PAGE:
On this day in 1658, the Battle of the Dunes, also known as the Siege of Dunkirk, took place. The Battle was a siege carried out by France and England to take the city of Dunkirk, Spain's greatest privateer base. The victory led to the surrender of the city by Spain and eventually to the conclusion of the Franco-Spanish war with the Peace of the Pyrenees (1659).
The battle occurred while the French, who were under the command of Vicomte Turenne, carried out a siege of Dunkirk. Prior to this, French King Louis XIV had formed an alliance against Spain with Lord Protector Oliver Cromwell and had promised to give the British Dunkirk in return for their support. As a result, Cromwell sent his envoy William Lockhart with 6,000 men and blockaded the port with their warships.
The Spanish King Philip IV, in need of support for his troops, decided to ally himself with the exiled Charles II of England and French Louis II de Bourbon, 4th prince de Condé. On June 13 1658, the Spanish troops led by Juan José de Austria arrived to relieve Dunkirk. They were also joined by a rebel French force commanded by Louis II and several regiments of English, Scottish and Irish royalists led by the Duke of York (who would later be crowned James II).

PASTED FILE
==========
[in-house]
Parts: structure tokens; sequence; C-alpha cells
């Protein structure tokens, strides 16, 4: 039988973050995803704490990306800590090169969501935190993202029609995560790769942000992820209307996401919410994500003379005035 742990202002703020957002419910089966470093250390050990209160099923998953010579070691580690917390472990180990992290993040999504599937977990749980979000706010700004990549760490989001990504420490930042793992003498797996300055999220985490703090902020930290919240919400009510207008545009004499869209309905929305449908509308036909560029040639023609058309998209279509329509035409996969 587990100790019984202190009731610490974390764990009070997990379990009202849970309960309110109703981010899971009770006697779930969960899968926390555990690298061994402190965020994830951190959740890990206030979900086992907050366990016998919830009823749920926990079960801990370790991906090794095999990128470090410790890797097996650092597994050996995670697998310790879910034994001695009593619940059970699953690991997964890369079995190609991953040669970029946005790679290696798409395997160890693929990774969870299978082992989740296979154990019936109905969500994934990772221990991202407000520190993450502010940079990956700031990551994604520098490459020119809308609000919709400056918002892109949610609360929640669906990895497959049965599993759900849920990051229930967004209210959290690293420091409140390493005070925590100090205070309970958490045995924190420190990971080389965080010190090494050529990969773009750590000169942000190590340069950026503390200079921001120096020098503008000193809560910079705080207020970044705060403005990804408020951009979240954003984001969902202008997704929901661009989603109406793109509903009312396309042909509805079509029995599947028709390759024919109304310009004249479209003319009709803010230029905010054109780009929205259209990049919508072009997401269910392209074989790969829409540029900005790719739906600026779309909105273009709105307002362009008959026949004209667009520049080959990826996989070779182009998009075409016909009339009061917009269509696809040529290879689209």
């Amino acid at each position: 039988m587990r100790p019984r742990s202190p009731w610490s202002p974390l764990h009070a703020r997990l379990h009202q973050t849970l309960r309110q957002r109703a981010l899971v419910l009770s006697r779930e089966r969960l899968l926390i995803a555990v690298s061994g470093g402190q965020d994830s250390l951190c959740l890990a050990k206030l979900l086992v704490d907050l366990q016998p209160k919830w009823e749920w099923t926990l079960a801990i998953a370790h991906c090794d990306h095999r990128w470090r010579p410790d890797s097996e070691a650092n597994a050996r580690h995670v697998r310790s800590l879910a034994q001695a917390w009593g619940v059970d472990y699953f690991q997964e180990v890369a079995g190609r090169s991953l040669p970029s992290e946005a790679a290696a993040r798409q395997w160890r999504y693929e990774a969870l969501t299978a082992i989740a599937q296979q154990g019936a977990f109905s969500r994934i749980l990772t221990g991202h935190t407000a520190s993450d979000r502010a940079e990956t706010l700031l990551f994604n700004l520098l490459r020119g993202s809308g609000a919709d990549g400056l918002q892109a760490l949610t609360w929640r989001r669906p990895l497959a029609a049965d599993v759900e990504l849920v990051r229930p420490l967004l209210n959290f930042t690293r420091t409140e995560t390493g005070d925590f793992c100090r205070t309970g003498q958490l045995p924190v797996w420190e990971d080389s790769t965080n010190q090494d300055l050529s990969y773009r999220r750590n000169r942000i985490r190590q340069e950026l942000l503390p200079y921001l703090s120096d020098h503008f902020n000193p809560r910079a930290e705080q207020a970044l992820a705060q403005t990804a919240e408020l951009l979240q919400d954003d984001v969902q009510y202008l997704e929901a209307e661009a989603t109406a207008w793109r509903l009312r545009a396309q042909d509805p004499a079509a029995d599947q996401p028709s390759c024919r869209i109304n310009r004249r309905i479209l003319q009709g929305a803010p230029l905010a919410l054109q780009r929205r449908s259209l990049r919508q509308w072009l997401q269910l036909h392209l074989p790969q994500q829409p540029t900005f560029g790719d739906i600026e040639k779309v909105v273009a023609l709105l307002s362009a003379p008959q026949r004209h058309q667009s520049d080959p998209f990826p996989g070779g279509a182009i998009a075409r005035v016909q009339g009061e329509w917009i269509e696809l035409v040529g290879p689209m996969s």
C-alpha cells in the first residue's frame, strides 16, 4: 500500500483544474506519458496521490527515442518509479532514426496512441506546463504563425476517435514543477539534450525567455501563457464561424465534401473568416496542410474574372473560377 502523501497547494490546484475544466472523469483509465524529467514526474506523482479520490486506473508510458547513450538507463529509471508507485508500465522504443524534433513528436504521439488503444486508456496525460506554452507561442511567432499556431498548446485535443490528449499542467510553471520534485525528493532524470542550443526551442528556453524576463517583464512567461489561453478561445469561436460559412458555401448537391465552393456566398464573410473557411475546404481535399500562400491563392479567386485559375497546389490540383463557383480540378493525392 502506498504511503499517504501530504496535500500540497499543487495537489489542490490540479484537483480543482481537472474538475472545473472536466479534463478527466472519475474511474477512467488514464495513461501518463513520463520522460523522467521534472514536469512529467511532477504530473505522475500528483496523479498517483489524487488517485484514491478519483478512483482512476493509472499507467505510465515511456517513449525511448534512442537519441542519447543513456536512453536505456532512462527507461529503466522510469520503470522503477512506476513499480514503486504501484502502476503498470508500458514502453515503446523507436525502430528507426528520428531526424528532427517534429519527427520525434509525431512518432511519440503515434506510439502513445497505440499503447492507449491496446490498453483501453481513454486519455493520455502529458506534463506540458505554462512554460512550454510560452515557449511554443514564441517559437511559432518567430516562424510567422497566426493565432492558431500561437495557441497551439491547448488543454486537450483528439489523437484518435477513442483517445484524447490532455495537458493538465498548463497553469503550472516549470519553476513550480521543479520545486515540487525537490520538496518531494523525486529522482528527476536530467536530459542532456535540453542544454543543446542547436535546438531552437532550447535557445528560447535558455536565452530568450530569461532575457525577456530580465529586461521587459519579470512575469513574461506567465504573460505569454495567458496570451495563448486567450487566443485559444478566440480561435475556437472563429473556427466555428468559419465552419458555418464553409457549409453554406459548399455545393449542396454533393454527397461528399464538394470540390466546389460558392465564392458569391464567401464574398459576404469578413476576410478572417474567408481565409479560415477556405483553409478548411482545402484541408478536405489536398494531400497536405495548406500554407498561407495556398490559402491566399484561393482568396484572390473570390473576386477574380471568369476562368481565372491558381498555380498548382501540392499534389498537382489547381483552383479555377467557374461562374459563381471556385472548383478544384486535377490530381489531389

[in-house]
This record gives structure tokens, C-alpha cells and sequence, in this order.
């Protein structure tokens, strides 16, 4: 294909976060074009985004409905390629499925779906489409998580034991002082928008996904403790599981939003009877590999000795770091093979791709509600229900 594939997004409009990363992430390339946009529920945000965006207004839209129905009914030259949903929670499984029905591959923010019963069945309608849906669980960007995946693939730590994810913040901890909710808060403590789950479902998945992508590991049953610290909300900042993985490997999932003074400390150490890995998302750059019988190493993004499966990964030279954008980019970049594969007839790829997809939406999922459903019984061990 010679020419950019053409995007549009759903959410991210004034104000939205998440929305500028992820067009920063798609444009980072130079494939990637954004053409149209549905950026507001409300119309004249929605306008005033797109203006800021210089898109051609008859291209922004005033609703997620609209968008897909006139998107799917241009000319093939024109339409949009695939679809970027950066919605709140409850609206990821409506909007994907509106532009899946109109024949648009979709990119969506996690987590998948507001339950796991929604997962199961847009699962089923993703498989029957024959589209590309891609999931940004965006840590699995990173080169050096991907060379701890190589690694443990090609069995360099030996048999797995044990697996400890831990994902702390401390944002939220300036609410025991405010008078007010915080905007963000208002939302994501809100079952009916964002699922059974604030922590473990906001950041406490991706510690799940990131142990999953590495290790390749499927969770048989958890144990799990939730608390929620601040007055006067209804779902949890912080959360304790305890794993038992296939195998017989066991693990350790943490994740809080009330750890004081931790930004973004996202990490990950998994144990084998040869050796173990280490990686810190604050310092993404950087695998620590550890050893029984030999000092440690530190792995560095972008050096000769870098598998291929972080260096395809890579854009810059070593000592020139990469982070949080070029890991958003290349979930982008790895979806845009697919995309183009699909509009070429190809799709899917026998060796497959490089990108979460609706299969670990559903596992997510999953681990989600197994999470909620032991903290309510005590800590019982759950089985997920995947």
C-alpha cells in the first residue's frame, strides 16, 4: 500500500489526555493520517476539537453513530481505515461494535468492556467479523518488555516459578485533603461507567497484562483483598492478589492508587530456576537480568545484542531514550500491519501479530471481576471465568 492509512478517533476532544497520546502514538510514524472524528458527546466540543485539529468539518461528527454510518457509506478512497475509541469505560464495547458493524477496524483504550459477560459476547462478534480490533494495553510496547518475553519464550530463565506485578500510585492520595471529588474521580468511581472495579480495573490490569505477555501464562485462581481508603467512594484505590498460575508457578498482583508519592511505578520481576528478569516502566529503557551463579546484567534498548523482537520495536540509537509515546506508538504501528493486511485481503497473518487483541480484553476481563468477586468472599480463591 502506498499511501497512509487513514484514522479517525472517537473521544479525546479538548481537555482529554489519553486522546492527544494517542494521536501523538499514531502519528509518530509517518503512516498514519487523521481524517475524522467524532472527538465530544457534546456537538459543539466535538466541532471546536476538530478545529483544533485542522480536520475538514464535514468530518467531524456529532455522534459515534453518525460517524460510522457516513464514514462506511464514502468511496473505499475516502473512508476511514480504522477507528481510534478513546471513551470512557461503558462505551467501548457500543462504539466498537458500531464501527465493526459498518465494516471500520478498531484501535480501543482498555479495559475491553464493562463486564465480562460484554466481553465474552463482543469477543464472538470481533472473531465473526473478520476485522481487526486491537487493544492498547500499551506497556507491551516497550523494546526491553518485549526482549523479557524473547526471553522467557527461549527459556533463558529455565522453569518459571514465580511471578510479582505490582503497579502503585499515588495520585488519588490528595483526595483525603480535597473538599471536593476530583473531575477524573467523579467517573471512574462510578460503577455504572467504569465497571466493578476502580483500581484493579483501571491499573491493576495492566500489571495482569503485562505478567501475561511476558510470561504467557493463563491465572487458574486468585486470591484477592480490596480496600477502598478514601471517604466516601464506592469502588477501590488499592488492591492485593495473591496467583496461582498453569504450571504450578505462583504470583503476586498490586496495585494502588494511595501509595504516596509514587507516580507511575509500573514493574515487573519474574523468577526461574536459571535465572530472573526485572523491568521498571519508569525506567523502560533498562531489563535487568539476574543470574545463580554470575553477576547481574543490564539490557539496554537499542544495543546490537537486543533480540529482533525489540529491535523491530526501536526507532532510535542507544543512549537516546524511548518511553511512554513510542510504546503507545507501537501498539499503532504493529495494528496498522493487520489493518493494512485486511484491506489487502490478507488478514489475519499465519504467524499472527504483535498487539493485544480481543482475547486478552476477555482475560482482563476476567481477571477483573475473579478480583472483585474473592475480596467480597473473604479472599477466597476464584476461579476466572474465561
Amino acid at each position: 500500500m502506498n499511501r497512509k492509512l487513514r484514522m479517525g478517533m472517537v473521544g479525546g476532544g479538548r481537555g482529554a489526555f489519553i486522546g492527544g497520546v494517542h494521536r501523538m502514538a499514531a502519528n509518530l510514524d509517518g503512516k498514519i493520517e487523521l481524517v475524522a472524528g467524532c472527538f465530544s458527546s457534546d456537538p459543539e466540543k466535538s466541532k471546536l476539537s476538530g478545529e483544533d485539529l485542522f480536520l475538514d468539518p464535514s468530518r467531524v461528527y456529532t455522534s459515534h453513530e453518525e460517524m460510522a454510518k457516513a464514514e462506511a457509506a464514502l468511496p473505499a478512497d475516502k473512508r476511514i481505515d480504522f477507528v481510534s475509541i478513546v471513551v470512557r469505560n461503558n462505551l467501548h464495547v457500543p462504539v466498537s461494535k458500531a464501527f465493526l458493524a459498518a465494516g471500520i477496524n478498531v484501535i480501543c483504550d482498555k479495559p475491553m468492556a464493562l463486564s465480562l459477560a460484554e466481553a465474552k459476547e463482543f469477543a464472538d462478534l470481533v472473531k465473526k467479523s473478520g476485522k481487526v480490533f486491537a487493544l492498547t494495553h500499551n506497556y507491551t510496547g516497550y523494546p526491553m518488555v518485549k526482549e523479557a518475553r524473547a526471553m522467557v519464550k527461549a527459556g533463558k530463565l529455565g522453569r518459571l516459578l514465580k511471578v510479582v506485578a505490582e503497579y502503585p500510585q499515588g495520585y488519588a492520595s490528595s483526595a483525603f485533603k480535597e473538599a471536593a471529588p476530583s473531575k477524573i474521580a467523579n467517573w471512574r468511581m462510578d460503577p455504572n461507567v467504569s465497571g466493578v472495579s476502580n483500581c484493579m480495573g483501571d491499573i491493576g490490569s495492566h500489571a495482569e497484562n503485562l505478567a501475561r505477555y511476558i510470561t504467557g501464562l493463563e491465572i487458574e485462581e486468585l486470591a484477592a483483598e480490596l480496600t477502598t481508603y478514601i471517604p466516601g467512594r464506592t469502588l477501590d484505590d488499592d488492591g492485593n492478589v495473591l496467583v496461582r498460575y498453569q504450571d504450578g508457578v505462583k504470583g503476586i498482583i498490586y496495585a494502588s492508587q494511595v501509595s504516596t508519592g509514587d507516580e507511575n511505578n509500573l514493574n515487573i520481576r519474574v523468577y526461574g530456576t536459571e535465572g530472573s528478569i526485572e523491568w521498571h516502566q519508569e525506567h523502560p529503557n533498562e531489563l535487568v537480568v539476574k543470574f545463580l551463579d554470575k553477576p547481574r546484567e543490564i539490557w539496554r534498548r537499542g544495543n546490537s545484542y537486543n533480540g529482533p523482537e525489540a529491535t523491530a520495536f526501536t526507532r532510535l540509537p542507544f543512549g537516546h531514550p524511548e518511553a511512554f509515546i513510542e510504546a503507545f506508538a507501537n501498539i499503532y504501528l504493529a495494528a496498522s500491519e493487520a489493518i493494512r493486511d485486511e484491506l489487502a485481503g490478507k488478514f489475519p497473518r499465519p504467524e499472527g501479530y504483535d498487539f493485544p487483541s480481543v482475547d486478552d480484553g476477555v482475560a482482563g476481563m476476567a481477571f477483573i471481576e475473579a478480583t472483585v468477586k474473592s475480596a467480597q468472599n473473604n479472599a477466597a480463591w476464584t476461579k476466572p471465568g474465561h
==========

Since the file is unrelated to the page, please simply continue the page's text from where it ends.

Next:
The Spanish army camped northeast of Dunkirk and Turenne decided to attack them on the following day. Taking advantage of the turning tide, he decided to deploy his troops in two lines on the beach, so that he would directly expose the Spanish to his cavalry.
Turenne began the battle by bombarding the Spanish troops and quickly began to advance. The Spanish reserves were also bombarded by the British warships from the sea. In the meanwhile, the British troops led by Lockhart assaulted the fortified dune held by the Spanish and took it. Even though the latter's cavalry fought with great resolution, they failed to resist the Anglo-French troops.
The battle lasted two hours and resulted in great losses for the Spanish forces. Over 1,200 of their soldiers were killed, while the French only lost 400. When the Spanish finally retreated, a small body of English royalists held out and agreed to surrender only on terms that they be allowed to rejoin their king Charles II, at Ypres. Soon afterwards, the Spanish surrendered Dunkirk.
The victory at Dunkirk put an end to the Franco-Spanish war with the signing of the Treaty of the Pyrenees (1659). This treaty established that France would gain Roussillon, Perpignan, Thionwhille, Montmédy and other parts of Luxembourg, as well as Artois and towns in Flanders. Moreover, a new border with Spain was fixed at the Pyrenees. It also forced Spain to recognize all French gains in the Peace of Westphalia (1648).
Ten days after the battle, the French kept their promise and handed Dunkirk to the British. However, Cromwell passed away two months later and was succeeded by his son’s protectorship, which lasted nine months. As a result, Cromwell’s Commonwealth fell into confusion and Charles II returned to the throne in May 1660. Two years later, he sold Dunkirk back to the French.
- battle of the dunes
- franco-spanish war
- philip iv
- charles ii
- louis xiv
- peace of the pyrenees